[Editor: This poem by Philip Durham Lorimer was published in Songs and Verses by Philip Durham Lorimer: An Australian Bush Poet, 1901.]
Our Mother’s Face
When, in childhood’s happy playtime,
Innocence upon each brow,
We would linger in our gambols,
Asking, Where is mother now ?
How our speaking eyes would glisten,
When we saw, with lovely grace,
Peeping through the window curtains,
Glimpses of our Mother’s face !
When, in manhood’s weary hardships,
Separation broke up “ home,”
And “her boy” was madly driven
Careless o’er life’s ocean foam,
Did we not then fondly treasure,
Lockets in our firm embrace ?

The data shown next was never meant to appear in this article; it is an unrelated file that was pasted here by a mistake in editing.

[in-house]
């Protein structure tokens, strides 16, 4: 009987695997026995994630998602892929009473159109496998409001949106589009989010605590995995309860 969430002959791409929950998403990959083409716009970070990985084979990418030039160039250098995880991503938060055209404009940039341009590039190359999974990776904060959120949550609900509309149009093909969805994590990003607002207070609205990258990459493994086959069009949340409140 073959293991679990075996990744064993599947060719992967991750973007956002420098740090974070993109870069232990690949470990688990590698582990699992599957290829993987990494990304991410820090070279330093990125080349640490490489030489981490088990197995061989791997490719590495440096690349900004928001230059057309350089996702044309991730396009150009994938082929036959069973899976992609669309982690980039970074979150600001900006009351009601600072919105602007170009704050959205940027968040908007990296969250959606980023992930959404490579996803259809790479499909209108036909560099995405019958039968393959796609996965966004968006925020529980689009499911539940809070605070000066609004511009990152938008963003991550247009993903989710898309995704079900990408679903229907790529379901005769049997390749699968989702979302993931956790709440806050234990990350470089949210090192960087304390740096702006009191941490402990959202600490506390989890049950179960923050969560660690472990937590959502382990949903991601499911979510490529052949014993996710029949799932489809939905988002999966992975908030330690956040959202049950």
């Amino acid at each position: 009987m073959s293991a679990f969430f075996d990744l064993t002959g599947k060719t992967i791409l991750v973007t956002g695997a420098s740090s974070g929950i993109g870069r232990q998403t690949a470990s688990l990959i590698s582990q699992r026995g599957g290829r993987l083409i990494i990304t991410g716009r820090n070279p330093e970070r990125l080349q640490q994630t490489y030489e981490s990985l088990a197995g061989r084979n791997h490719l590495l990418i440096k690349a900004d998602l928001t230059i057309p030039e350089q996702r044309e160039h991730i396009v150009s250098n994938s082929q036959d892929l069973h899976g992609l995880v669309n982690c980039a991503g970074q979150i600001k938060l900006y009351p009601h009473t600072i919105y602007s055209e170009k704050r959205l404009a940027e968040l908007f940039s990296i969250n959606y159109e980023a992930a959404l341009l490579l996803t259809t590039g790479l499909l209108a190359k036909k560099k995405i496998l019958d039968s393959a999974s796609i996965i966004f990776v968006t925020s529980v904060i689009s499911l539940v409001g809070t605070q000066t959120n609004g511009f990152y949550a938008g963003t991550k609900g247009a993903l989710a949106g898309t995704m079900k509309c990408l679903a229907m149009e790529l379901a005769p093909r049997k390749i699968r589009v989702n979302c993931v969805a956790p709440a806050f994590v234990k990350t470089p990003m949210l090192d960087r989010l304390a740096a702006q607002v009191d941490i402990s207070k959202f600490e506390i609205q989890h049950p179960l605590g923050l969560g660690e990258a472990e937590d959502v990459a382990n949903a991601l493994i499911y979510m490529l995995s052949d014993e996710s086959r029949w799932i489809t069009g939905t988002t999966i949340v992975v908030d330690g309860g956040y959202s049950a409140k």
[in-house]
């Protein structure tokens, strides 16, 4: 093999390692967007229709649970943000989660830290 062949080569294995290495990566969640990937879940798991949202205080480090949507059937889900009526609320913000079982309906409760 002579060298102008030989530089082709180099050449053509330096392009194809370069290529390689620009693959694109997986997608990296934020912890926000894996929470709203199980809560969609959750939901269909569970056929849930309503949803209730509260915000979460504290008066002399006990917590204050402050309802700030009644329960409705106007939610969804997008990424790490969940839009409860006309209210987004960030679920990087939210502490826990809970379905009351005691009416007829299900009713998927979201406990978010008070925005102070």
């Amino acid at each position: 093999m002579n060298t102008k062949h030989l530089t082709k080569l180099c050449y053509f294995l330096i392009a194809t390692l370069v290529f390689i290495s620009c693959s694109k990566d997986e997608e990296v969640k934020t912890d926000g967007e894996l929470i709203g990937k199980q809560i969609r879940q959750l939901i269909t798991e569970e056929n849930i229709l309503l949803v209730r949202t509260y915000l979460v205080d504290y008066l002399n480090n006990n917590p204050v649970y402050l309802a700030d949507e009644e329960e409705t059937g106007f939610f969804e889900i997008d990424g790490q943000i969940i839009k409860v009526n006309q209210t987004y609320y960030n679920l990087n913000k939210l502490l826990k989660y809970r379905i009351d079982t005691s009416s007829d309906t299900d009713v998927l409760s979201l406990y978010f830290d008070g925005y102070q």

For within we daily gathered
Loving smiles from Mother’s face.
When the black-edged mourning letter
Told us we should never more
See on earth that precious loved one,
Who had entered Heaven’s door,
Did we not then, inward looking,
See through Heaven’s tender grace,
Beautiful and young and holy,
Smiling yet — a Mother’s face ?
Oh, how quickly some bright vision
Is produced by song or thought,
When some strain is heard or spoken,
With undying memories fraught !
Then, in splendour, noble moments
Bring to us a Heav’nly trace,
Still unfading, still endearing,
Truly fair — a Mother’s face.
Long remembered cherished years
Still are read in her fond eyes ;
And to us that soul appears,
Dearest of all earth’s ties.
Ever thro’ the changeful seasons,
Hold we nearest to our breast,
Memories which love bequeathed us
And which now in Heaven rest.
E. A. Petherick (editor). Songs and Verses by Philip Durham Lorimer: An Australian Bush Poet, William Clowes and Sons, London, 1901, pages 103-104